The National Football League glorifies the brutality of the sport for profit, according to a complaint filed by thousands of ex-players and their families seeking damages for head injuries suffered on the field.
The NFL is accused of negligence and failing to inform players of the link between repeated traumatic head impacts and long-term brain injuries, including early onset Alzheimer’s, dementia and chronic traumatic encephalopathy, according to a so-called master complaint filed today. The league denied the claims and said it’s reviewing the filing.
The NFL propagates “the fraudulent representation that ‘getting your bell rung,’ ‘being dinged’ and putting big hits on others is a badge of courage and does not seriously threaten one’s health,” according to the complaint filed in federal court in Philadelphia, where lawsuits from across the U.S. have been gathered.
Today’s complaint consolidates more than 80 suits filed by more than 2,000 players, the plaintiffs’ lawyers said in a statement. It follows the deaths of Junior Seau, a 12-time Pro Bowl linebacker who retired in 2010, former Chicago Bears player Dave Duerson, an 11-year veteran, and Ray Easterling, an eight-year player with the Atlanta Falcons.
Seau, who spent most of his 20-year career with the San Diego Chargers, shot himself in the chest at his home in Oceanside, California, on May 2. His family is weighing whether to donate his brain to research.
Duerson shot himself in the chest last year, leaving a note saying he wanted his brain to be studied. His children filed a wrongful-death suit against the NFL.
Easterling, one of seven players who sued the NFL in August, killed himself in April at age 62. His widow, Mary Ann, said he began showing signs of brain damage 20 years ago, including insomnia and depression leading to dementia.
“I firmly believe the NFL could have and should have done more to protect Ray,” she said in a statement. “That’s why I am seeking to hold the NFL accountable.”
Easterling after reaching 40 began to suffer from insomnia and depression, Mary Ann Easterling told reporters today on a conference call. The player was diagnosed with dementia in April 2011, she said.
“The first part of our marriage was wonderful,” Mary Ann Easterling said. “When the insomnia and depression hit, it was like a switch was flipped. He no longer enjoyed being around his family.”
The NFL has known as early as the 1970s about the increased risk of repetitive head injuries, according to the complaint. It allegedly took no substantial steps to address the issue until 1994, when it created a Mild Traumatic Brain Injury committee.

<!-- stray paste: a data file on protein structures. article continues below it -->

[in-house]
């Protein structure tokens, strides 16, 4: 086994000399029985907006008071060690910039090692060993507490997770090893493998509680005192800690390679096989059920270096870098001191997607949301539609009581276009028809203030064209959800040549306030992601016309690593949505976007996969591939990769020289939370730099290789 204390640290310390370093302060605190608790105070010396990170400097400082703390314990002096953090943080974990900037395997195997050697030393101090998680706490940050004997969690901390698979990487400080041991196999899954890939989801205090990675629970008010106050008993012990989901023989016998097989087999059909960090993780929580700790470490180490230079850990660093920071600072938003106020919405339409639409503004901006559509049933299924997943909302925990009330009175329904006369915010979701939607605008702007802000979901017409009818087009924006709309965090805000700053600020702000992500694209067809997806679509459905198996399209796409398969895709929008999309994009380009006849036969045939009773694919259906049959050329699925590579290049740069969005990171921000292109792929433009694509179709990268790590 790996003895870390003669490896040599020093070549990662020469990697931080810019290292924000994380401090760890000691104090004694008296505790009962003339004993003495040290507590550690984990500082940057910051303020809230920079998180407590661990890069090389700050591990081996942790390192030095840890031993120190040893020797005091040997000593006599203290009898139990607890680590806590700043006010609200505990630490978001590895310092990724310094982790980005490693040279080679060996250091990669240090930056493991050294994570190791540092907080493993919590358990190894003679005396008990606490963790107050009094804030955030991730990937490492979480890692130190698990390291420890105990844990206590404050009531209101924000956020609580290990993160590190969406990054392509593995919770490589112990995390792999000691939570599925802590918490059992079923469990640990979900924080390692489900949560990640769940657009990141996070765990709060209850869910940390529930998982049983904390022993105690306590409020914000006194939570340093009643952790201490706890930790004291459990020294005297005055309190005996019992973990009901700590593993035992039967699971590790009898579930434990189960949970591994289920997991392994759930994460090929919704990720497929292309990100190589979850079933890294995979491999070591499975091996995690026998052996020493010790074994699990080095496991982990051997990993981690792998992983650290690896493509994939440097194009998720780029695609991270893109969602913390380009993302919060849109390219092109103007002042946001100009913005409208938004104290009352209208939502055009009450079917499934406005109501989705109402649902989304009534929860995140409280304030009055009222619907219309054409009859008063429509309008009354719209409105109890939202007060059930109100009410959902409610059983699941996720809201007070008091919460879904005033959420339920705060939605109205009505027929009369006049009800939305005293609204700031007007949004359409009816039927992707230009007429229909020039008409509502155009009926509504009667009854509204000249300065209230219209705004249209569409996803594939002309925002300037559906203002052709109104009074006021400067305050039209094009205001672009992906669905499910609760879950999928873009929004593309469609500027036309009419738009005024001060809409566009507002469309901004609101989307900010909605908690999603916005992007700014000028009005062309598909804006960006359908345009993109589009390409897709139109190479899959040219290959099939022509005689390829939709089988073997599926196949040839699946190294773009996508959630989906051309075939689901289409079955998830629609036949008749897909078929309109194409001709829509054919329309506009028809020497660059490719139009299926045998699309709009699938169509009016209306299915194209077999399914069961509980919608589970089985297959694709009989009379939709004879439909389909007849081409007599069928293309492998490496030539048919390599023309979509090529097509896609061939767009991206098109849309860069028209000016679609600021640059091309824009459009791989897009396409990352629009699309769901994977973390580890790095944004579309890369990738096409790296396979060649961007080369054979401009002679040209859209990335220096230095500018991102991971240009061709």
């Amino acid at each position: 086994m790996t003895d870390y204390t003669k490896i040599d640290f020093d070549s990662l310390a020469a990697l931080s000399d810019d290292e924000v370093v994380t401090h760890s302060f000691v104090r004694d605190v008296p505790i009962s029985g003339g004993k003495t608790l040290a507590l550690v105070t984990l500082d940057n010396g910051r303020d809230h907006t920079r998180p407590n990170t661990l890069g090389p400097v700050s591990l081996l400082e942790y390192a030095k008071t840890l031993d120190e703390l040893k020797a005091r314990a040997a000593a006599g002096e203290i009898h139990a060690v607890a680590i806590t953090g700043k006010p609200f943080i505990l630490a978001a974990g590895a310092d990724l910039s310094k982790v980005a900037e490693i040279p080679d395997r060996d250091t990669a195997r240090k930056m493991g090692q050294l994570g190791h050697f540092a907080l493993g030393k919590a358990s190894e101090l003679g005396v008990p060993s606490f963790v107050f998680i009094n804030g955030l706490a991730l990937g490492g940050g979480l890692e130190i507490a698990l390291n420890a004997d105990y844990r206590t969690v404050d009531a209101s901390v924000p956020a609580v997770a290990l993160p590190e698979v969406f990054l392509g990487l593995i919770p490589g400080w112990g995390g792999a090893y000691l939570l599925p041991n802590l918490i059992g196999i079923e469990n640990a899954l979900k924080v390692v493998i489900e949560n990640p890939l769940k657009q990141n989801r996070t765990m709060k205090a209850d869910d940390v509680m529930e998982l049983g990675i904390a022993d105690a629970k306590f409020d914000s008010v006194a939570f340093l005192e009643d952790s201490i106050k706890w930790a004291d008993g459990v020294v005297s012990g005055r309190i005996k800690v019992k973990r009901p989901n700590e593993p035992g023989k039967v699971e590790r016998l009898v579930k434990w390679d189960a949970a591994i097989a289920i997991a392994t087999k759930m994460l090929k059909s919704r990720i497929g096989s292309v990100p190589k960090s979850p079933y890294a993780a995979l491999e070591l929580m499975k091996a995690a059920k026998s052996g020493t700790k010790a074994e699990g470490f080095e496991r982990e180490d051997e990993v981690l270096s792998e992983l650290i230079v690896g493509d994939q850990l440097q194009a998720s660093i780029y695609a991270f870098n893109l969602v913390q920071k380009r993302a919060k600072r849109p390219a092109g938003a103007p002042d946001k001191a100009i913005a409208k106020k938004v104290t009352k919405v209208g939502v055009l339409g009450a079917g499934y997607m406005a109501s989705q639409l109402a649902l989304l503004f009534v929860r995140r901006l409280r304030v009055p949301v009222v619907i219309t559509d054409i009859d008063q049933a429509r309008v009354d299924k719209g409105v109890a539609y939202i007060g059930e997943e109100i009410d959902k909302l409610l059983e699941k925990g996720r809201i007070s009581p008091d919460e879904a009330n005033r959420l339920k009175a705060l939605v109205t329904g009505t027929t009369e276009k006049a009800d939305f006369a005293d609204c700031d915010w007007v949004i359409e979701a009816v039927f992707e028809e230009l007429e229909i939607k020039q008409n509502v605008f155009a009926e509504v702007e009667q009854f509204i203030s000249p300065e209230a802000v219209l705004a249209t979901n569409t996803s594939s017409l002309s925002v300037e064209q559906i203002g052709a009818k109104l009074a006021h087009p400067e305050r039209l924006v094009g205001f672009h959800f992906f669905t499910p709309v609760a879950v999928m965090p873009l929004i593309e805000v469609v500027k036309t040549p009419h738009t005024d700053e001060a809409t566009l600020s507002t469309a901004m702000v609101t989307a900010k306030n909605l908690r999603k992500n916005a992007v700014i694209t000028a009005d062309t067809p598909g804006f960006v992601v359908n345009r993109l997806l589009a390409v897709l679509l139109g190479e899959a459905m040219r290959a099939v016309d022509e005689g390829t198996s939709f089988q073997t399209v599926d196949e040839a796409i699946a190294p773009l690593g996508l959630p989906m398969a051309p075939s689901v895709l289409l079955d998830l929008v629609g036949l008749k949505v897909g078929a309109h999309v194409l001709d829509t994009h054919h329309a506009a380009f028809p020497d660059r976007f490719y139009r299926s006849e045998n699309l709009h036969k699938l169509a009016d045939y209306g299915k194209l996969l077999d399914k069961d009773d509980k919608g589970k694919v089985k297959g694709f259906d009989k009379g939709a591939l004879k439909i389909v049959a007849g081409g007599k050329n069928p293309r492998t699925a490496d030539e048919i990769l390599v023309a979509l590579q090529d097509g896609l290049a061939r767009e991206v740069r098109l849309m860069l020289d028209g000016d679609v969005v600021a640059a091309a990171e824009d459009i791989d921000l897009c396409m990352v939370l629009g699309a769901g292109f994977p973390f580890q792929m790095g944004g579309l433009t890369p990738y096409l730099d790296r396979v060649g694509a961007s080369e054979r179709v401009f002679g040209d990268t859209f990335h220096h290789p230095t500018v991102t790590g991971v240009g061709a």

From 1994 to 2010, the league sought to suppress medical literature showing a link between such injuries and post-career brain damage and instead “produced industry-funded, biased and falsified research” concluding that head impacts don’t pose serious risks, according to the complaint.
The reason is economic, the players said. The league, which generates about $9.3 billion a year in revenue, makes money on “ferocious collisions,” according to the complaint. In October 2010, the NFL fined players for “illegal and dangerous hits” and then sold photos of the same hits on its website for $54.95 to $249.95, according to the complaint.
“Vicious hits captured by NFL Films take on the appearance of the slow-motion crash safety test videos that appear in many car commercials -- with players taking on the role of the crash-test dummy,” according to the complaint.
The league began issuing guidelines on concussions in 2007 and last year ordered team doctors and trainers to assess players who have sustained concussions during games.
“The NFL has long made player safety a priority and continues to do so,” Brian McCarthy, a spokesman for the league, said today in an e-mailed statement. “Any allegation that the NFL sought to mislead players has no merit.”
The consolidated complaint includes claims against Riddell Inc., the NFL’s official helmet maker since 1989. Riddell’s helmets are defective in design, unreasonably dangerous and don’t provide adequate protection against head injuries, according to the complaint.
“We are confident in the integrity of our products and our ability to successfully defend our products against challenges,” Riddell said in an e-mailed statement. The company said it’s inappropriate to comment on pending litigation.
Lawsuits against the NFL were consolidated in January before U.S. District Judge Anita Brody in Philadelphia. Complaints have been filed in California, New York, New Jersey, Georgia and Florida.
The NFL owes a duty to players to spell out risks of the game beyond bad backs and arthritic knees, Kevin Turner, a former Philadelphia Eagles running back who suffers from Lou Gehrig’s disease, said on the conference call.
Turner, a plaintiff in the case who retired from the NFL in 2000, was diagnosed with amyotrophic lateral sclerosis, or ALS, in May 2010. At least five former NFL players suffer from the disease, Turner told reporters on the conference call.
“I’m not a scientist and I’m certainly no genius but for as long as I’ve known it two and two make four and this thing has just really started to add up,” Turner said. “I just want the NFL to stand up and be accountable for its actions. That’s how we can prevent more people from suffering.”
The case is In re National Football Players’ Concussion Injury Litigation, 12-md-02323, U.S. District Court, Eastern District of Pennsylvania (Philadelphia).